Plagues and Humanity

Throughout history, plagues have contributed to the collapse of empires and economic systems, forced mankind to end wars, and probably contributed to the spread of Christianity in Europe.

Representations of the Danse Macabre — the Dance of Death — began appearing after Europe was ravaged by the Black Death in the 14th century.

(CN) — The Covid-19 virus is new to humanity, but pandemics are not. Nor is the probable evolutionary path of Covid-19 new, as a disease that jumped from animals to man. Evidence of such zoonotic plagues has been found in prehistory: more than 5,000 years ago in sites in China and Sweden.

Plagues have radically altered history far more severely than the 2020 coronavirus pandemic has altered our daily lives. They have contributed to the collapse of empires and economic systems, restructured geopolitics, forced mankind to invent new technologies, to end wars, and probably contributed to the spread of Christianity in Europe.

This series by Courthouse News will take a long view of plagues in history, drawing parallels to the havoc wrought by the novel coronavirus pandemic — social, economic, governmental, technological, legal and religious — to see what we have learned, or failed to learn, from more than 50 centuries of human suffering inflicted by microorganisms and their animal hosts.

Prehistoric plagues

Evidence of widespread adoption of agriculture and domestication of animals has been found as far back as 15,000 years ago. Barley, for example, a hardy grain, was being sown and harvested by 11,000 B.C. in Eurasia. The phenomenon of a food surplus allowed mankind to create cities and settle in them, where they lived more densely packed together, in close proximity to other mammals and the parasites they host.

That spurred an early “technology:” sleeping in closed quarters with domesticated animals in the winter, to benefit from their body heat, while defending them from animal predators and theft from human neighbors.

Indications of Yersenia pestis — the rat- and flea-borne bacillus that causes bubonic plague — have been found as far back as 3000 B.C. in a mass grave in Sweden. Mass graves at the Hamin Mangha archaeological site in Northeast China, dating from roughly the same time, appear to contain similar indications. The site contains 97 bodies in a small house that was burned down. Pottery and grinding instruments found with the bones indicate agriculture and settlement. A similar mass burial in Miaozigou, also in Northeast China, indicates an epidemic.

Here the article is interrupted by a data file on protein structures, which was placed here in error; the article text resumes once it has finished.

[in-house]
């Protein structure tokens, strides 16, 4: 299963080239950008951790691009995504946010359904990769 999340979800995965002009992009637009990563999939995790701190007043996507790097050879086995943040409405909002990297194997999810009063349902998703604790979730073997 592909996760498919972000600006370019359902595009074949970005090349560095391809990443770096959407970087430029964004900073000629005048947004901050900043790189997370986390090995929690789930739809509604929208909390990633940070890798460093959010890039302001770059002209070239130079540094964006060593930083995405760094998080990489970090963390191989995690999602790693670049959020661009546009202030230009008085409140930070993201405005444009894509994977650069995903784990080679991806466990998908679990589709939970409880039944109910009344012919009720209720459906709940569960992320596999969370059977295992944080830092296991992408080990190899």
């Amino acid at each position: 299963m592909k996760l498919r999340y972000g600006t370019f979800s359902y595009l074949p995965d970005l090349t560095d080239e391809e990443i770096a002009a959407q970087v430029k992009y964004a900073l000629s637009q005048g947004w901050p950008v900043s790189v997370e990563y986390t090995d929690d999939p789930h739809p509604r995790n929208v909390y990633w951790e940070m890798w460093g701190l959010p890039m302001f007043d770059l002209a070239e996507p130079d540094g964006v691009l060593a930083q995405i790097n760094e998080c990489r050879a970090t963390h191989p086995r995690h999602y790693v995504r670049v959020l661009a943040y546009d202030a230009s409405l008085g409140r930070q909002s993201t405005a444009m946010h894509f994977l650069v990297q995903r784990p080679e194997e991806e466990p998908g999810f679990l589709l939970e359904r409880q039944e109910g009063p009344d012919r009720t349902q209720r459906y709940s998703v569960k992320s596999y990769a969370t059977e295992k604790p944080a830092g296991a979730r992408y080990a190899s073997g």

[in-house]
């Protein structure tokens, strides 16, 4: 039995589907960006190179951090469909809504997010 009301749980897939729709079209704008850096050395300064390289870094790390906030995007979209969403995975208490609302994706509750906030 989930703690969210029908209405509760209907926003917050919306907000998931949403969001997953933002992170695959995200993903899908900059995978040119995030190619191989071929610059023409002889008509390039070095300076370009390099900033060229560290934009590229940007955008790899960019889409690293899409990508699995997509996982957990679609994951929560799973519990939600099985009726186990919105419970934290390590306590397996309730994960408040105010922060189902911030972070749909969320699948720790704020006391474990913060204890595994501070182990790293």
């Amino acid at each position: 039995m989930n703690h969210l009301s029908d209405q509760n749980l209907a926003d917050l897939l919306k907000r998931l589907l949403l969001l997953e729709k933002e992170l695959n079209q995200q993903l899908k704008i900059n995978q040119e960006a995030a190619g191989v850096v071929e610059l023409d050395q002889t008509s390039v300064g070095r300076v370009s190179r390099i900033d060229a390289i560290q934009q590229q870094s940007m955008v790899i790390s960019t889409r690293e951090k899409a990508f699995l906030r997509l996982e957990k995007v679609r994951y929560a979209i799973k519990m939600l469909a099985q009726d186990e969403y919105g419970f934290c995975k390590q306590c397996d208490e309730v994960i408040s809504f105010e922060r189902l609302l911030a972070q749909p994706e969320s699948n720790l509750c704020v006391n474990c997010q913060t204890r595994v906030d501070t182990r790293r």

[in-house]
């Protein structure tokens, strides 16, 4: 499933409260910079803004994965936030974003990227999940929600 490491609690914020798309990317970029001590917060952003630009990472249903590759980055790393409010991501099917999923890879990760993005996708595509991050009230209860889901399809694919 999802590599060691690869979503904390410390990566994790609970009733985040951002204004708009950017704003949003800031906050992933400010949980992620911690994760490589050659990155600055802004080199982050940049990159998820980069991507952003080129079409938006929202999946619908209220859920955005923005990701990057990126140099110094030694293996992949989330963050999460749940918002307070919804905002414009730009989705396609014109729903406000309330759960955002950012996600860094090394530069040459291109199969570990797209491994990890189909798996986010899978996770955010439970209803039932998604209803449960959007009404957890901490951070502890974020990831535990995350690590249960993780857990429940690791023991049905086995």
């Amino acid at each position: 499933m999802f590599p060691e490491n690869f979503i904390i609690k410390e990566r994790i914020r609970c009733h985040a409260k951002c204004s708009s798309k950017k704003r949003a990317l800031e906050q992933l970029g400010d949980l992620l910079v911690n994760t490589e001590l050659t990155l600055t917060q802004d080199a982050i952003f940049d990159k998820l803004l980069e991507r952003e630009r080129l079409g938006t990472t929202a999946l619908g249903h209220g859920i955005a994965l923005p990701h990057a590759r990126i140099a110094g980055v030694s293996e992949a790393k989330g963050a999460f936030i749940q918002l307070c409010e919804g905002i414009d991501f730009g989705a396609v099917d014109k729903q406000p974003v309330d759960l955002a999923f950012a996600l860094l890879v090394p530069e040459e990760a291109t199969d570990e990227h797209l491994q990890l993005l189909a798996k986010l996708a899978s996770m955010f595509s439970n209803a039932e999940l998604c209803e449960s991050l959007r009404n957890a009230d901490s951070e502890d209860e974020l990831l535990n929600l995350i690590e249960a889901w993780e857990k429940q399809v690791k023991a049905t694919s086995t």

The Neolithic decline of around 3400 B.C., during which densely populated cities in Western Eurasia were permanently abandoned, may have been precipitated by plague, brought by humans living with animals and their parasites. An Oct. 22, 2015 paper in the scientific journal Cell reported that an international team of researchers extracted DNA from 5,000-year-old human remains in Sweden that is the closest ever to be identified as the genetic origin of Y. Pestis. It is believed to have diverged from other strains of plague about 5,700 years ago.

“The strain had the same genes that make the pneumonic plague deadly today and traces of it were also found in another individual at the same grave site — suggesting that the young woman did likely die of the disease,” according to a summary of the report published in Science News. The authors suggested that plague may have been spread by Neolithic traders, contributing to the decline of settlements as the Stone Age evolved into the Bronze Age.

Settlements of 10,000 and more people were becoming common in Europe, but were devastated around 5,000 years ago by massive human migrations from the Eurasian steppe. Previous researchers suggested that the invaders brought the plague with them, but the timing of the genetic origin indicates the European settlements were already starting to collapse, due to increased density of people, animals and food stored together and poor sanitation. “That’s the textbook example of what you need to evolve new pathogens,” the lead author Simon Rasmussen told Science News.

“Our results show that plague infection was endemic in the human populations of Eurasia at least 3,000 years before any historical recordings of pandemics,” Rasmussen et al. wrote in their own summary.

Zoonotic Origins

Yersenia Pestis, the bacteria that caused bubonic plague, also known as the Black Death, infected humans after passing through at least two animal hosts: the rat flea and the rats they fed on. Covid-19 — which is a virus, not a bacterium — also is believed to have passed through two animal hosts before infecting humans: bats and other mammals in the Wuhan meat market — possibly pangolins, or scaly anteaters.